Weak banks should consider mergers: PM's adviser
Peoples Time Desk
Financially weak banks should consider mergers in a bid to reduce the pressure of default loans, according to Salman F Rahman, the prime minister's adviser on private industry and investment.
"There are systematic issues in our banking industry as borrowers are allowed to take short-term loans for long-term investments, resulting in many bad debts," he said during a press meet at the Dhaka Reporters Unity.
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Rahman then suggested that establishing more specialised banks for investment could help relieve the country's financial constraints in this regard.
Besides, the economic impact of Covid-19 increased the amount of non-performing loans (NPLs) worldwide and Bangladesh is no exception as borrowers struggled to pay back instalments amid the coronavirus-induced economic downturn.
The adviser also emphasised widening the tax net to increase government revenue as the tax to gross domestic product (GDP) ratio in Bangladesh is among the lowest in the world.
"Still though, the size of the national budget is about 10 times what it was back in 2009, when the current government assumed office," Rahman said, adding that regular taxpayers bear the brunt of this expense as many people remain outside the tax net.
He went on to say that the Bangladesh Investment Development Authority (Bida) would provide the necessary support required to facilitate foreign direct investment through its One-Stop Service (OSS) platform from next year.
Potential clients can already avail more than 40 services from the OSS, an online platform integrating relevant government agencies to streamline the investment procedure in Bangladesh.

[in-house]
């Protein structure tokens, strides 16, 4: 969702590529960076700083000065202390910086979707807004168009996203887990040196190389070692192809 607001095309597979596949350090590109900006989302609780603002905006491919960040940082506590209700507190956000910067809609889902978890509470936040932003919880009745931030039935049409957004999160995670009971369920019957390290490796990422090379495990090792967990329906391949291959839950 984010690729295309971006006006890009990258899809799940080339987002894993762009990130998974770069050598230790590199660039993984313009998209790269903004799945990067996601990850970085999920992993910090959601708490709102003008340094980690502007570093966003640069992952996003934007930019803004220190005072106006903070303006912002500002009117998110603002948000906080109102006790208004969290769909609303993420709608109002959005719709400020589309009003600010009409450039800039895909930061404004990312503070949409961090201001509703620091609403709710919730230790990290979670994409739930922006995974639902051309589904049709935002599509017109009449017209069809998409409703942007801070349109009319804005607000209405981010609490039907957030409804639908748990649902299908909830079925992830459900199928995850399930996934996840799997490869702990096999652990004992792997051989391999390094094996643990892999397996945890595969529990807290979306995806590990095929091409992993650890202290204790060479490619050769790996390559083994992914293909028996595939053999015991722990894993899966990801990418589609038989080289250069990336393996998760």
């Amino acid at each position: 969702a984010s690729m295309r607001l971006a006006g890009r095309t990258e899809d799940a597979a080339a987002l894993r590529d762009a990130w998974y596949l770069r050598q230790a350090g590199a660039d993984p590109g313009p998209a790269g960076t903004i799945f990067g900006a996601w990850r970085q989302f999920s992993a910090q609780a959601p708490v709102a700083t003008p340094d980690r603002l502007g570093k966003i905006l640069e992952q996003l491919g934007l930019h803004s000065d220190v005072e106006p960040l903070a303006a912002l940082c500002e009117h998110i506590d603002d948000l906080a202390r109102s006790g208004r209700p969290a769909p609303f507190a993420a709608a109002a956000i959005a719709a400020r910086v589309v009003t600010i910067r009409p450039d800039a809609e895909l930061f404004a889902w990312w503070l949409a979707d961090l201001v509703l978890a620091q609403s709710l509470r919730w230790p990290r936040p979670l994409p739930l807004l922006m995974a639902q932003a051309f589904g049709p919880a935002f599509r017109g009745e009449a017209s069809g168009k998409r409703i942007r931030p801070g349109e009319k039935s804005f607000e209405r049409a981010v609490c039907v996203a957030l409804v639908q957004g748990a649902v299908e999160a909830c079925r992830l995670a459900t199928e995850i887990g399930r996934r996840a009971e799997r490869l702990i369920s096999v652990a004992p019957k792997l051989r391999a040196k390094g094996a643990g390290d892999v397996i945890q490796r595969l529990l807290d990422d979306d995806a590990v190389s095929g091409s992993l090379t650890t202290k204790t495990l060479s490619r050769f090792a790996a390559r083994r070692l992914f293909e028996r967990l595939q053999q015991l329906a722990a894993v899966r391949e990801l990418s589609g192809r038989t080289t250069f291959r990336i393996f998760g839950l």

"However, complexities regarding certain policies of the National Board of Revenue are always raised by both foreign and domestic investors," Rahman said.
Regarding the recent hike in fuel prices, Rahman said it was tough for the government to bear the huge amount of subsidies required to keep costs low.
And although fuel prices recently fell in the international market, the demand is rising as the global economy has reopened.
Responding to a question about the capital market, he said there was weakness in the market as 80 per cent of all investments come from retail investors and institutional investors make up the rest.
The case should be the opposite, he said, adding that the market is quite dependent on equity instead of bonds.
"We are working to improve the bond market. Bangladesh Securities and Exchange Commission is also sincere in this regard."
Explaining the reasons behind remittance outflow, Rahman said local companies often hire foreign experts for senior positions due to the lack of skilled domestic workers.
And although more local experts are being employed by the garment industry, its emerging manmade fibre segment requires foreign expertise.
But since these foreign employees spend much of their income while staying in Bangladesh, outgoing remittance does not exceed more than $300 million per year.
Regarding developments in the health sector, Rahman said the treatment for all maladies would eventually be available in Bangladesh. In addition, local pharmaceutical companies are gearing up to manufacture Covid-19 vaccines next year.
"Beximco Pharmaceuticals will set up a dedicated facility for Covid-19 jabs within the next six weeks while Incepta Pharmaceuticals has signed a deal with Chinese companies to manufacture vaccines," said the vice-chairman of Beximco Ltd.
Beximco is in talks with the Serum Institute of India, Pfizer, Moderna, and other global vaccine makers to manufacture Covid-19 vaccines in Bangladesh.
Vaccines will be required in the future as well since there is a possibility that the Covid-19 pandemic will continue indefinitely.
"So, local vaccine manufacturing is required," he added.